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Opinion: Sincerely, an English major

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Stop telling me that I am doomed to a life of regret.

As a senior English major at Morehead State, I have had the fortune of being told on a multitude of occasions by dutiful self-proclaimed good Samaritans that I chose the single most regretted major in the country. 

English has remained the most regretted major in America according to a survey by “Trade Schools, Colleges and Universities” which showed 54.3% of surveyed English graduates were not satisfied with their choice.

Even if people haven’t seen the stats, it does not dissuade them from their own analysis on the invalidity of my degree.

For over three years I have been told that all I do is read books all day in my Hobbit hole and correct people’s grammar or when to say “whom” versus “who,” which is an objective versus subjective-case pronoun debacle I never get into. 

There has often been a surface assumption that the reason we English majors sell our souls to literacy is because we are bibliophiles, pitiful bookworms, who simply wish to escape reality and immerse ourselves in the realms of fiction and fantasy.

There is hardly another fallacy I have found quite so irritating.

For three years I have studied literature alongside history and strengthened my own critical analysis skills to see beyond the ink on the page into what really mattered and how it affected the world.

My class on short stories and novels spent an entire semester on female black authors in America, where I learned more about racism, historical injustices and how racial and gender disparity has continued to plague our country today then I had in any history class.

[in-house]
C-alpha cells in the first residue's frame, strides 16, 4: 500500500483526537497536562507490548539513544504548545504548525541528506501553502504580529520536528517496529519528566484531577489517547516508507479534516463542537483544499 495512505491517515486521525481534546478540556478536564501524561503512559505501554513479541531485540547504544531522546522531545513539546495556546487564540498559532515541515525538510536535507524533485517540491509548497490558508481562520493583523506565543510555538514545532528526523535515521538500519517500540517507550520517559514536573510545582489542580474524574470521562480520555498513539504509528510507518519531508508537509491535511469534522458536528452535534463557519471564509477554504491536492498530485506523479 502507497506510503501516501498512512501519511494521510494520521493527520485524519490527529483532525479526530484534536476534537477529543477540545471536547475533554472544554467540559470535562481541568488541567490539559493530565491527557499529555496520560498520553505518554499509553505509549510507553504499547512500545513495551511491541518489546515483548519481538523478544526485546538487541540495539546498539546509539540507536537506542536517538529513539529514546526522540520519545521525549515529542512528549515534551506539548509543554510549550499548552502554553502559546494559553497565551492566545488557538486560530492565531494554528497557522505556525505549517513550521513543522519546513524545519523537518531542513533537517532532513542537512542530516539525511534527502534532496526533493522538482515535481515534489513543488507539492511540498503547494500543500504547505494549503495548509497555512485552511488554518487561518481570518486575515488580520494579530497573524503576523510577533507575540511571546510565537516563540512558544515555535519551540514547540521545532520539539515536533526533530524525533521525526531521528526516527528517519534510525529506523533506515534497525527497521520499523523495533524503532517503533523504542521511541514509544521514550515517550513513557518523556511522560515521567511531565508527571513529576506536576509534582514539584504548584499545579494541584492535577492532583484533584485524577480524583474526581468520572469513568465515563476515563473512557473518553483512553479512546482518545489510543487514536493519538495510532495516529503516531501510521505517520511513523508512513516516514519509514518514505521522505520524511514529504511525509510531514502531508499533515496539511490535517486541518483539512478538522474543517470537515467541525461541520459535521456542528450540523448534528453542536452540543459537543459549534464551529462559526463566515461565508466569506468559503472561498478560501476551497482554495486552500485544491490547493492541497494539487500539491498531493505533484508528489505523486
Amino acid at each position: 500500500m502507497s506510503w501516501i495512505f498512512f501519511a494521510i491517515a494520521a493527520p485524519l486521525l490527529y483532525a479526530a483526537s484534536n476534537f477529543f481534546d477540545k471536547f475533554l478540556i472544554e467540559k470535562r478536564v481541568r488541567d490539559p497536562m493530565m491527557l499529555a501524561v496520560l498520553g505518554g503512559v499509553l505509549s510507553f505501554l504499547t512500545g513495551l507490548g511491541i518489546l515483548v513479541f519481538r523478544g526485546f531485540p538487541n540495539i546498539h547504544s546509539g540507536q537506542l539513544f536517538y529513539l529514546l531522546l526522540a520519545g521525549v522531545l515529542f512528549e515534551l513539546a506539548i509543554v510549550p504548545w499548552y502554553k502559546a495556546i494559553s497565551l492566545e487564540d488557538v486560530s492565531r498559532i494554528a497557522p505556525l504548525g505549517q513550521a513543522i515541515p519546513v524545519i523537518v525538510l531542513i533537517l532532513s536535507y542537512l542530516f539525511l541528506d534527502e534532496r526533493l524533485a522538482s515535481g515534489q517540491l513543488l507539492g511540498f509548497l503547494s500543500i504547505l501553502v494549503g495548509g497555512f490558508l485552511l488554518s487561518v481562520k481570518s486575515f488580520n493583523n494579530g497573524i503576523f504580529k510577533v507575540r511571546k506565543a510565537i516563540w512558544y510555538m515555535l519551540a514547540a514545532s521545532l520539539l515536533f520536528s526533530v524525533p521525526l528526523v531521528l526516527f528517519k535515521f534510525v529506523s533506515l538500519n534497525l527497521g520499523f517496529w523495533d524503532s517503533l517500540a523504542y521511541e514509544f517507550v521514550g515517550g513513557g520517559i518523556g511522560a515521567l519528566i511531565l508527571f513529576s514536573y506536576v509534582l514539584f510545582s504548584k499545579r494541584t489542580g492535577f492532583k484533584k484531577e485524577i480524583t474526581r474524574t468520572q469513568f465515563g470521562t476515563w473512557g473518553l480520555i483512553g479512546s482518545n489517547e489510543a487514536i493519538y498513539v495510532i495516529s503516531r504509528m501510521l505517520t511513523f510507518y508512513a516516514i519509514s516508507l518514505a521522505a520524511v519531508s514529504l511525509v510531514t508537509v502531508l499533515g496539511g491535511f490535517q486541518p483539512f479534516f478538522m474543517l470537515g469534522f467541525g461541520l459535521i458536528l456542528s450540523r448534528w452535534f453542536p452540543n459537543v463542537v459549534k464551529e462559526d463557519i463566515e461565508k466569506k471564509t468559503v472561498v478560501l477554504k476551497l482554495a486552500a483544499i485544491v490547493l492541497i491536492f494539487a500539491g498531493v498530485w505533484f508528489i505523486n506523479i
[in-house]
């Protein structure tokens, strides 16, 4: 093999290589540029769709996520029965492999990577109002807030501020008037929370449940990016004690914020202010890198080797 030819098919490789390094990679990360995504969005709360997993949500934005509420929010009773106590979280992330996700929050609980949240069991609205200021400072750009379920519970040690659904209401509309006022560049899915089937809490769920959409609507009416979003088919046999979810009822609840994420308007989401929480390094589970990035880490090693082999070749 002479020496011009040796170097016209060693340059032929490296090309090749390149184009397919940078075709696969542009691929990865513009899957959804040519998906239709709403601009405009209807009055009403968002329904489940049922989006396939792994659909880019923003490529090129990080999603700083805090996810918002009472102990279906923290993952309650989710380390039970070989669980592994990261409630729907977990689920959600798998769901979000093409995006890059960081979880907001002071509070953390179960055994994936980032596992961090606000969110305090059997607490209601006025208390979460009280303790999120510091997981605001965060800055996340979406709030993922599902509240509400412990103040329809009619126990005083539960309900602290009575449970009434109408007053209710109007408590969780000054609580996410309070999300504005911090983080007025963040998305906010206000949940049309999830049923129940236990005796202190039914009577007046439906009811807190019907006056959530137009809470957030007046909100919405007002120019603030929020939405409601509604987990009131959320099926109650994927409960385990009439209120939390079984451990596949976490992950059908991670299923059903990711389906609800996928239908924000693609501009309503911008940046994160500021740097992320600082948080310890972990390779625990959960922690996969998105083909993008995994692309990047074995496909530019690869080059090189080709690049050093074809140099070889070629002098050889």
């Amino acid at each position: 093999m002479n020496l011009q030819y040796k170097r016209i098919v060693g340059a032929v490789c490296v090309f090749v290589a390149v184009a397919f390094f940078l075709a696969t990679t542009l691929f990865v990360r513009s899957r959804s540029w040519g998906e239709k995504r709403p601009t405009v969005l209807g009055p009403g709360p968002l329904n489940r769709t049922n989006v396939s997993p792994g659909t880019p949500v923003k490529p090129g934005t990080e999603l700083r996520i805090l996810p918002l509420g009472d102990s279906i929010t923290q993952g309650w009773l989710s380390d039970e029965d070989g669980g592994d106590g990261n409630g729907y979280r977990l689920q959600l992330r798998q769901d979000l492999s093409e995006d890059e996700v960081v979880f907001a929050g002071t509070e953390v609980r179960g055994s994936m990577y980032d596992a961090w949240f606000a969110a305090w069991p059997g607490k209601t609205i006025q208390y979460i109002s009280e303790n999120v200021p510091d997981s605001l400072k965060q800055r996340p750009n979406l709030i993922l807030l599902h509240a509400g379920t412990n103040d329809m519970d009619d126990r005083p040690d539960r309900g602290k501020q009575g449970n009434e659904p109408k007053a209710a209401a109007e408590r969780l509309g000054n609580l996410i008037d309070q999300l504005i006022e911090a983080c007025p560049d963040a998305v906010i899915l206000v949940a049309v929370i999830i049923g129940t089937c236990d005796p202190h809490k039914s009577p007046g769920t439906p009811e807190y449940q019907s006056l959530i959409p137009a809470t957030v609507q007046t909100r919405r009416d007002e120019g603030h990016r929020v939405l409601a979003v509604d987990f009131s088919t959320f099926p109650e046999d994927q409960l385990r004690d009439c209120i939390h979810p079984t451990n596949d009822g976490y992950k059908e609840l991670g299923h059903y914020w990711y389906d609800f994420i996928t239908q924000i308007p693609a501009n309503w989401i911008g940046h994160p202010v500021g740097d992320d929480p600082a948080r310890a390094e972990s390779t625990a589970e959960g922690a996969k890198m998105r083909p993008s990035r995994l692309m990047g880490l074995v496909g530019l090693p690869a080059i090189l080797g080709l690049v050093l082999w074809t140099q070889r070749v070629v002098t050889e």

Beyond fiction, I have read autobiographies, speeches and nonfiction dating back centuries that account historical events and their impacts.

When Chinua Achebe, a famous Nigerian writer, wrote Things Fall Apart it sold more than 10 million copies globally.

It was successful not because people could curl up and read its pages for leisure. Instead, it reminded the world of the reality of the impact of colonialism on African culture and identity.

I don’t know what is more real than that.  

Beyond the misconception that all we do is read, one of my personal favorites is when I have told people my major, they usually respond with, “Why? How do you expect to get a job?”

My fellow collegiate peers who are dedicated to the world of STEM are not asked to defend their choice. Instead, they are usually praised as a future doctor, tech wiz or math genius.

The favored argument is that STEM has given students pre-professional preparation after graduation.

While my major has not directly prepared me for a specific line of work once I graduate, this does not mean my major has left me destitute in the workforce.

Rather, the National Association of Colleges and Employers found that 73.4% of employers want a candidate with strong written communication skills.

“If you are trying to decide among a few people to fill a position, hire the best writer,” said Jason Fried, CEO of Basecamp. “Writing is today’s currency for good ideas.”

Communication and writing skills are one of the top three searched for attributes in employees according to the NACE, and these skills will be evaluated in almost every college-level course.

That is why the STEM majors come to us when that infamous essay is due.

The rising need for strong writers has continued to increase as communication has become more integral than ever in the digital world, which has made English majors applicable for a plethora of career opportunities.

My English degree has prepared me to be the next big shot lawyer, to write a future president’s speech, to be the next Bob Woodward.

I could be anything.

So don’t tell me to regret it.